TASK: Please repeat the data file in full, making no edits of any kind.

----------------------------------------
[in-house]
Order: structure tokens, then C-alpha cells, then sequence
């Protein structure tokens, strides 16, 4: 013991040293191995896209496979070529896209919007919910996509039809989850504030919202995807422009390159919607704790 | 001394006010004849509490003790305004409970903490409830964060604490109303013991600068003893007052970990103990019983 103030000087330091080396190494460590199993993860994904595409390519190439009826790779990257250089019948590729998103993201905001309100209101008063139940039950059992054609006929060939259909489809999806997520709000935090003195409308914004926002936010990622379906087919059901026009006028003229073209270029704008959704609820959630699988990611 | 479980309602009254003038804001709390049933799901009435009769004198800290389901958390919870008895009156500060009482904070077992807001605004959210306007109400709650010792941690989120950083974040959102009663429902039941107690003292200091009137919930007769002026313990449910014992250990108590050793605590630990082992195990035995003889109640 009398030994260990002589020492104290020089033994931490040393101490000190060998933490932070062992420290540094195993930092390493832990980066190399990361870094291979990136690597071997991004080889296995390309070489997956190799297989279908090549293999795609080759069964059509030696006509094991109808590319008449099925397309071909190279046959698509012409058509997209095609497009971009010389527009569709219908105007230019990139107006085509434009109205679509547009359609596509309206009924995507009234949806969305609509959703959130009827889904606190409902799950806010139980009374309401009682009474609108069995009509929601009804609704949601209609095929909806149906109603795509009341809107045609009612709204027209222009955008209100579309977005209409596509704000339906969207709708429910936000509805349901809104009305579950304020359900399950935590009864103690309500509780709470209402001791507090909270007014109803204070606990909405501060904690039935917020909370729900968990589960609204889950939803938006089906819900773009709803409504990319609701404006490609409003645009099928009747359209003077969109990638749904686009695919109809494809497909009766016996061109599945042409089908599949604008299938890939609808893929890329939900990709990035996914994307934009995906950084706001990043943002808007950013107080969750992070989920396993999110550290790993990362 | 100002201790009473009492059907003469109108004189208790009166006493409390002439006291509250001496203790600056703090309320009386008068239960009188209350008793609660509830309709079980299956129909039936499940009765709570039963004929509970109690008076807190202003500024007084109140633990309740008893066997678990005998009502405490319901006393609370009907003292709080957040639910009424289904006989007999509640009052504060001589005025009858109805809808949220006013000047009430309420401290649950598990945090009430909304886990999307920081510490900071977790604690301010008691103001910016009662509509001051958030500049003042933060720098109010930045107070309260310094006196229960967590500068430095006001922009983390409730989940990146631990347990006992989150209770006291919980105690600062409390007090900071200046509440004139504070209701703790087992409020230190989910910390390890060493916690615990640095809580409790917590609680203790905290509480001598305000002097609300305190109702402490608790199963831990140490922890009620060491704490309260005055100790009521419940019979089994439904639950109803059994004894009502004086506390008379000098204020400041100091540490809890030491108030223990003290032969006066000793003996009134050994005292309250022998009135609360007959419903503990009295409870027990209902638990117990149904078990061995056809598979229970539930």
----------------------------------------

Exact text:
[in-house]
Order: structure tokens, then C-alpha cells, then sequence
């Protein structure tokens, strides 16, 4: 013991040293191995896209496979070529896209919007919910996509039809989850504030919202995807422009390159919607704790 | 001394006010004849509490003790305004409970903490409830964060604490109303013991600068003893007052970990103990019983 103030000087330091080396190494460590199993993860994904595409390519190439009826790779990257250089019948590729998103993201905001309100209101008063139940039950059992054609006929060939259909489809999806997520709000935090003195409308914004926002936010990622379906087919059901026009006028003229073209270029704008959704609820959630699988990611 | 479980309602009254003038804001709390049933799901009435009769004198800290389901958390919870008895009156500060009482904070077992807001605004959210306007109400709650010792941690989120950083974040959102009663429902039941107690003292200091009137919930007769002026313990449910014992250990108590050793605590630990082992195990035995003889109640 009398030994260990002589020492104290020089033994931490040393101490000190060998933490932070062992420290540094195993930092390493832990980066190399990361870094291979990136690597071997991004080889296995390309070489997956190799297989279908090549293999795609080759069964059509030696006509094991109808590319008449099925397309071909190279046959698509012409058509997209095609497009971009010389527009569709219908105007230019990139107006085509434009109205679509547009359609596509309206009924995507009234949806969305609509959703959130009827889904606190409902799950806010139980009374309401009682009474609108069995009509929601009804609704949601209609095929909806149906109603795509009341809107045609009612709204027209222009955008209100579309977005209409596509704000339906969207709708429910936000509805349901809104009305579950304020359900399950935590009864103690309500509780709470209402001791507090909270007014109803204070606990909405501060904690039935917020909370729900968990589960609204889950939803938006089906819900773009709803409504990319609701404006490609409003645009099928009747359209003077969109990638749904686009695919109809494809497909009766016996061109599945042409089908599949604008299938890939609808893929890329939900990709990035996914994307934009995906950084706001990043943002808007950013107080969750992070989920396993999110550290790993990362 | 100002201790009473009492059907003469109108004189208790009166006493409390002439006291509250001496203790600056703090309320009386008068239960009188209350008793609660509830309709079980299956129909039936499940009765709570039963004929509970109690008076807190202003500024007084109140633990309740008893066997678990005998009502405490319901006393609370009907003292709080957040639910009424289904006989007999509640009052504060001589005025009858109805809808949220006013000047009430309420401290649950598990945090009430909304886990999307920081510490900071977790604690301010008691103001910016009662509509001051958030500049003042933060720098109010930045107070309260310094006196229960967590500068430095006001922009983390409730989940990146631990347990006992989150209770006291919980105690600062409390007090900071200046509440004139504070209701703790087992409020230190989910910390390890060493916690615990640095809580409790917590609680203790905290509480001598305000002097609300305190109702402490608790199963831990140490922890009620060491704490309260005055100790009521419940019979089994439904639950109803059994004894009502004086506390008379000098204020400041100091540490809890030491108030223990003290032969006066000793003996009134050994005292309250022998009135609360007959419903503990009295409870027990209902638990117990149904078990061995056809598979229970539930």